natashal

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{ 20 comments… add one }
  • Rose June 25, 2015, 12:27

    What a great idea! I hope that the product helps with the flights for this trip.

    • Natashalh June 25, 2015, 13:40

      I’ve been spritzing up a storm! It’s been really nice to have here, too, because the air is so much more dry that what I’m used to.

      • Karen April 12, 2017, 05:32

        Hi, just wondered how long the mixture lasts for once bottled?
        Thanks x

        • Natashalh April 12, 2017, 09:56

          I’m sorry – I really don’t have a definitive answer. If you use sterile water (either already sterile or by letting the tea water boil sufficiently) and a sterile bottle and keep it in the fridge, it should last for months. If you don’t allow the water to boil fully and store it on the counter, it won’t last as long. My best advice is just to give the spritz a sniff if it’s been a while since you used it. If it smells off, don’t apply!

  • Duni June 26, 2015, 01:58

    I’m off to the airport in a few minutes…but how wonderful! I must remember this for next time 🙂
    I can’t wear my contacts on the plane, due to the low humidity. Also, I feel like I need to drink gallons of water once I’m off the plane.

    • Natashalh June 30, 2015, 12:45

      I pretty much always take my contacts out right away! I know what you mean about feeling dehydrated. After a few hours on a plane, my nose and throat start to really hurt.

  • Paige June 26, 2015, 04:05

    I always look like a troll when I get off of an airplane, and it’s all because of the dry air. My eyes get all irritated, my hair gets flat, my skin is tight… This will at least help with my face! Haha.

    • Natashalh June 30, 2015, 12:48

      I’m pretty sure I will have to get a haircut when get home! Between dry plane air and low humidity in winter here in Australia, my hair defintly has that troll doll look right now!

  • Lana June 27, 2015, 02:21

    I will have to comeback and tried to for my Russian long flight trip coming up in July! Perfect timing! Thank you girl and have fun! with love, Lana

  • Judy Nolan June 28, 2015, 19:30

    Super idea! I could have used a spray like this when we flew to Germany about four years ago.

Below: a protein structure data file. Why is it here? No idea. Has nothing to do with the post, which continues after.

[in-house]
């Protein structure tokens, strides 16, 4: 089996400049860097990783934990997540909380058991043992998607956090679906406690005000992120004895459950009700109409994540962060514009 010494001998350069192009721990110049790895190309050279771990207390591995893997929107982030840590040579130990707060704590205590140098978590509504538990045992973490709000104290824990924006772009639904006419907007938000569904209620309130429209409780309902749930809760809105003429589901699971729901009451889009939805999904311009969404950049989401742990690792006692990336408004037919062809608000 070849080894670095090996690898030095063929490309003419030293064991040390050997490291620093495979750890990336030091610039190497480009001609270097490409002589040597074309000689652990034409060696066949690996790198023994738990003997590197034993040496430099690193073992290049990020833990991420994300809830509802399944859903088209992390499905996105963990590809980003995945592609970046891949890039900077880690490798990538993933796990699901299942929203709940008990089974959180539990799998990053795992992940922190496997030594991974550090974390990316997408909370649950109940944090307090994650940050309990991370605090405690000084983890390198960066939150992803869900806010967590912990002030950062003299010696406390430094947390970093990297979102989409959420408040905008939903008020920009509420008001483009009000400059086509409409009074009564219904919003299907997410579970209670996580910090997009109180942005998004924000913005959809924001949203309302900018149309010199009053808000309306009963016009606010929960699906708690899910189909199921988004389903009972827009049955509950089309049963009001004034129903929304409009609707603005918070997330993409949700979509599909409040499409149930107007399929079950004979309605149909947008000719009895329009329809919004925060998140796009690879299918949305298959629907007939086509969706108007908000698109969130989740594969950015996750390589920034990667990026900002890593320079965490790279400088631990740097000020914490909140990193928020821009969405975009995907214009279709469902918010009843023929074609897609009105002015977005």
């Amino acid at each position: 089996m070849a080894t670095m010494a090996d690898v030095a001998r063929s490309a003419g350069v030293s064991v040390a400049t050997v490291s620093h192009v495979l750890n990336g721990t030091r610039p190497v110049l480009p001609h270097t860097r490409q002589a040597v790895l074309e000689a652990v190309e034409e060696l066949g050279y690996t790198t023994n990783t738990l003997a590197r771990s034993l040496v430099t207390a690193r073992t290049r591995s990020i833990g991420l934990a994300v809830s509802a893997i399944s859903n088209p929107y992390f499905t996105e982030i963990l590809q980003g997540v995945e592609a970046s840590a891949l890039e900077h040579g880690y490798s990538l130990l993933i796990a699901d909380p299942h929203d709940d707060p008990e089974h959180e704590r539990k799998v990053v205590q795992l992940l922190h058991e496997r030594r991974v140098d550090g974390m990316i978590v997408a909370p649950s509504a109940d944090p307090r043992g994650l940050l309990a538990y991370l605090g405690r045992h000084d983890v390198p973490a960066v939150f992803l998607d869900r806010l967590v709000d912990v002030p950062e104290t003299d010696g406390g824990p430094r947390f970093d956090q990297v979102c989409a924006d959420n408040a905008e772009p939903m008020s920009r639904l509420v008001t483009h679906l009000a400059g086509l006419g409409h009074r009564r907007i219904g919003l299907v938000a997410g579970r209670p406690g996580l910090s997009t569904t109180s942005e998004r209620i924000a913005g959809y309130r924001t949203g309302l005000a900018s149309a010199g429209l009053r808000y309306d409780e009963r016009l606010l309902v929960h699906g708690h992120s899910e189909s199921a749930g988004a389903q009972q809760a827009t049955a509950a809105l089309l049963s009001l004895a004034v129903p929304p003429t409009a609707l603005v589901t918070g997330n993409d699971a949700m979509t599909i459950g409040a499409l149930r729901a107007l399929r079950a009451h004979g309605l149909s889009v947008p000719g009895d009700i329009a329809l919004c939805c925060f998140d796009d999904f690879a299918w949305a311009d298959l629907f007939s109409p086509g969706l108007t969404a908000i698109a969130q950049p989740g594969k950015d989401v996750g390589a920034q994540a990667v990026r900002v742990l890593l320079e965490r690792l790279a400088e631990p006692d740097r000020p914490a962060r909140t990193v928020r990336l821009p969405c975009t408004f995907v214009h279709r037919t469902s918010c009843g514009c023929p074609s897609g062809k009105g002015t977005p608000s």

• LeAnn June 29, 2015, 13:34

    My knuckles bleed in winter because my skin is so dry — hadn’t thought of my face!
    What a neat idea.

    • Natashalh June 30, 2015, 12:46

      Eek! That sounds pretty awful. I am using a lot of lotion here in Australia because I’m not used to the low humidity. At least my hands aren’t bleeding, though!

  • Jenny June 30, 2015, 12:21

    That looks so refreshing. I wish I had some on my recent trip. I might have to make some anyway. 🙂

    • Natashalh June 30, 2015, 12:47

      It’s great for dry environments like air conditioned buildings and winter, too!

  • Thelma Alberts August 7, 2015, 11:13

    Wow! This is a great idea for traveling. I will surely try this. Thanks for sharing.

    • Natashalh August 7, 2015, 12:02

      Thanks so much! It really helped me out on several long flights recently. I hope it helps you, too. =)

  • Dee January 17, 2016, 15:17

    Hi. I like this article, but I’m confused about one thing. You suggest using green tea, and then say stay away from tea with caffeine. But green tea has caffeine. So I’m not sure what you’re trying to say. Sooo…no green tea?

    • Natashalh January 17, 2016, 17:19

      Sorry if I was confusing. Green tea has considerably less caffein than ‘regular’ tea. I suppose I should have said to avoid black tea and other highly-caffeinated teas. =)

  • Cara July 6, 2016, 14:27

    Just wondering how long the mist would last for. Since the base is tea, would it need to be refrigerated?

    • Natashalh July 6, 2016, 16:01

      I didn’t make a large bottle and I’ve traveled a lot in the past year and a half, so it didn’t go bad on me (I no longer have any of it left!). I didn’t refrigerate it because the cold temperature can cause separation problems with the oils. The water is boiled, which kills off bacteria so as long as the bottle is clean when you start and not left open to the air, it should last a long time. Additionally, many of the other ingredients are said to have antibacterial properties, which helps it last, too. If you haven’t used it in a bit, I’d just take a look/sniff and check for anything that looks or smells off to make sure it’s okay, but it should last you a while.